For those of us who consider ourselves baby boomers, we might not think “the rules” apply to us like they did in our younger days. In some cases, I suppose they don’t. In the case of nutrition and healthy eating, however, they most certainly do and even more so than years passed. Solid nutrition is vital at every age, and becomes more and more vital with age. It is a true foundation for living well and aging well.
Fiber is medicine
If fiber were a prescription medicine, it would be found in most peoples’ medicine cabinets. Weight management. Cardiovascular health. Cancer prevention. Digestive health. Diabetes management. These are all conditions that fiber (medicine) would help to prevent and treat, especially with age. Luckily, it’s highly accessible and available in a tasty form known as food. If only we could get at least 25 – 30 grams of fiber each day, the amount required to realize these benefits. Think about it. If you were prescribed a daily medicine to improve your health, you would take it, right? What if you thought about fiber in the same way – a daily medicine to improve your health?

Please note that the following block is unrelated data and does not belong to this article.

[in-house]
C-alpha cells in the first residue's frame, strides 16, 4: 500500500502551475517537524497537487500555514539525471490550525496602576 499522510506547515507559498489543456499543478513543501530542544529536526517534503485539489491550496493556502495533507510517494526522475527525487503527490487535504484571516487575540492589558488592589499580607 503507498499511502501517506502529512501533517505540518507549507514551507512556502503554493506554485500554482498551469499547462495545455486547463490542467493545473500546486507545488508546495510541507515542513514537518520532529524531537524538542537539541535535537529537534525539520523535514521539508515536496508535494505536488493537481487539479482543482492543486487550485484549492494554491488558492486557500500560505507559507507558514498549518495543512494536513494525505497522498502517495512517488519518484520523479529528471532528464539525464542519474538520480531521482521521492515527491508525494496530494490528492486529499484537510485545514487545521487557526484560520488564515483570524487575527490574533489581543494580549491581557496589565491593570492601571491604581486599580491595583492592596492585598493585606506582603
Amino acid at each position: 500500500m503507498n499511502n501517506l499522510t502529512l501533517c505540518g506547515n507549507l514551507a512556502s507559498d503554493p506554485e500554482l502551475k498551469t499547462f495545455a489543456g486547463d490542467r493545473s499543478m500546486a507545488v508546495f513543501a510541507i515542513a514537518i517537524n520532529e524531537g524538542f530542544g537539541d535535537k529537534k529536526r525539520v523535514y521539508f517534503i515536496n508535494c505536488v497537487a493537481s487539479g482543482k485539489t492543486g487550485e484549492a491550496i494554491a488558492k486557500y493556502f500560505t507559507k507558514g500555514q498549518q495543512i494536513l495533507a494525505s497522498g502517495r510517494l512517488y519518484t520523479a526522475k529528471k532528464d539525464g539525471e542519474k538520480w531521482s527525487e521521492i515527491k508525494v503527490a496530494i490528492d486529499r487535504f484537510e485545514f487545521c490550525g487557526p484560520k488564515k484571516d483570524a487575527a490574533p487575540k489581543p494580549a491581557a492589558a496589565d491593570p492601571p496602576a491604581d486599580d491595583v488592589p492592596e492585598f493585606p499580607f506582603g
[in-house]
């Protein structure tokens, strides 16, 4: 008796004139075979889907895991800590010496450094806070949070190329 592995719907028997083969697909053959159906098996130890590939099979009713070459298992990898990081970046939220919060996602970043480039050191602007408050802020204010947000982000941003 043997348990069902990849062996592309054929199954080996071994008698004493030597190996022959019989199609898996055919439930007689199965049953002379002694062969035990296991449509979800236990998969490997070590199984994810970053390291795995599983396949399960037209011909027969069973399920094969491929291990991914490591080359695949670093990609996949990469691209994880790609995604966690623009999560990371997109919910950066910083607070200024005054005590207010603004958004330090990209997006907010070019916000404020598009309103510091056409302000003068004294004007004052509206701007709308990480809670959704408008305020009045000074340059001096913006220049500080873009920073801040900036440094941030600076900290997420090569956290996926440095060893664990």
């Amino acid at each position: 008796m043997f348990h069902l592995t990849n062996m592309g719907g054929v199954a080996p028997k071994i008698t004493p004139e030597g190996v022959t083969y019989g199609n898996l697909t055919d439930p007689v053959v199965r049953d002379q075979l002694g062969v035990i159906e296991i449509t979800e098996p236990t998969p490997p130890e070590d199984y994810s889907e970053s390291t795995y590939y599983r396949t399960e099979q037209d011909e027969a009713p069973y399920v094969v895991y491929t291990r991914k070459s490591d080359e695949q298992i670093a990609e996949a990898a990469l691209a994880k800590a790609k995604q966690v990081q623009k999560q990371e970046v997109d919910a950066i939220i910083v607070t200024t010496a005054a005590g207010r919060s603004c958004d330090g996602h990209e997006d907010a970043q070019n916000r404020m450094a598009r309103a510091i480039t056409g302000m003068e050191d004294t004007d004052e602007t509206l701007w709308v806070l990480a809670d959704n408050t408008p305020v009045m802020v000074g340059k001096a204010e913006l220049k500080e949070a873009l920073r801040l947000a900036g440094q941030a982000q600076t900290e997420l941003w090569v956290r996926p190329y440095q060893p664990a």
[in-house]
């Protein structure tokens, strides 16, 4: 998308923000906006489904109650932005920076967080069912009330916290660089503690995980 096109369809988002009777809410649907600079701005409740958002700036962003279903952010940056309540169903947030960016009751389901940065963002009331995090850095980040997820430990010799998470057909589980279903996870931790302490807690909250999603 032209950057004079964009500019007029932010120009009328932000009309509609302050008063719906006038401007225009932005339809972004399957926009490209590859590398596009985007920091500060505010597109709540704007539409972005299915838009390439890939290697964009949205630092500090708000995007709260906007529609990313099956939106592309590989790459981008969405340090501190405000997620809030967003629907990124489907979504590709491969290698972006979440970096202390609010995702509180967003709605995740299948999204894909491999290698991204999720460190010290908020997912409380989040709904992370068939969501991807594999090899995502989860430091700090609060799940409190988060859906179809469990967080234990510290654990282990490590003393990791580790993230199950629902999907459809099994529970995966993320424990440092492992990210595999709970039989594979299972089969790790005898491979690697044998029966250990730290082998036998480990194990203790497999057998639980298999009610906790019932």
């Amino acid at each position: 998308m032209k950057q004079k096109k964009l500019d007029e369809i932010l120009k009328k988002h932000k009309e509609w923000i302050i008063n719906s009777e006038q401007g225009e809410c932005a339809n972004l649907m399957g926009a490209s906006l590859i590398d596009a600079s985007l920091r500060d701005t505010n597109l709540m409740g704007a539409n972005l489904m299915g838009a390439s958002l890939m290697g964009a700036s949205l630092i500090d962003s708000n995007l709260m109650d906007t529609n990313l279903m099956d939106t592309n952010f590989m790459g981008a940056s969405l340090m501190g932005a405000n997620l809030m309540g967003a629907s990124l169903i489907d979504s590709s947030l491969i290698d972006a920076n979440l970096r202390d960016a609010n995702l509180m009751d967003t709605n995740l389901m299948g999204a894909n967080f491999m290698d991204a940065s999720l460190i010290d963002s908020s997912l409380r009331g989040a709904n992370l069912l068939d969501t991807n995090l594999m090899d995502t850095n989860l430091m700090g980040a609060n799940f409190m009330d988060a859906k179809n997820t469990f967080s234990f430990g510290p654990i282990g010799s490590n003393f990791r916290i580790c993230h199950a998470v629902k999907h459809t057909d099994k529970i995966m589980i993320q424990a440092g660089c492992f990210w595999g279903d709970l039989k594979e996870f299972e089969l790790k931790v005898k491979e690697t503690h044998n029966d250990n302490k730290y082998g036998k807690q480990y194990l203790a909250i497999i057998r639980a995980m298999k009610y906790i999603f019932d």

The best medicine
Foods that contain at least 5 grams of fiber per serving are considered “high-fiber” and those with slightly less at 2.5 – 5 grams are “good sources”. Plant foods are the best medicine, with most considered high-fiber. The less processed the better. Fruits and vegetables (with skin) are high in fiber, and unrefined grains (oats, barley, and whole wheat) are also good sources along with beans, nuts, and legumes. If on the go, grab a Fiber d’Lish bar that is made with natural whole grain oats and contains 12gms of a perfect bend of insoluble and soluble fiber to reach your fiber consumption per day goal.
25 – 30 grams (of medicine) per day
Here are a few strategies to get you started.
1) Include at least one plant food (fruit, vegetable, beans, nuts, unrefined grains) in all meals and snacks. This will give you at least three grams of fiber at each meal/snack.
2) Start the day with a “dose” of high fiber (i.e. a bowl of cereal that has at least five grams of fiber per serving) and a bowl of fresh or frozen berries – already 8 – 10 grams of fiber and it’s still morning.
3) Snack-time – choose a granola bar and an apple for 6 grams of fiber, or a NuGo Fiber D’Lish bar and a piece of fruit or handful of nuts for upwards of 15 grams of fiber.
4) End the day with a healthy balanced meal, and fruit for dessert, and earn yourself 10 – 15 grams of fiber in one meal! One serving of roasted broccoli, a baked potato with the skin, and one cup of strawberries gets it done.
Anne Marie Kuchera, MS, MA, RD, LPC is a registered dietitian, and both a licensed nutritionist and licensed professional counselor. She manages community-based obesity prevention and preventive health and wellness initiatives through Children’s Hospital of Pittsburgh of UPMC.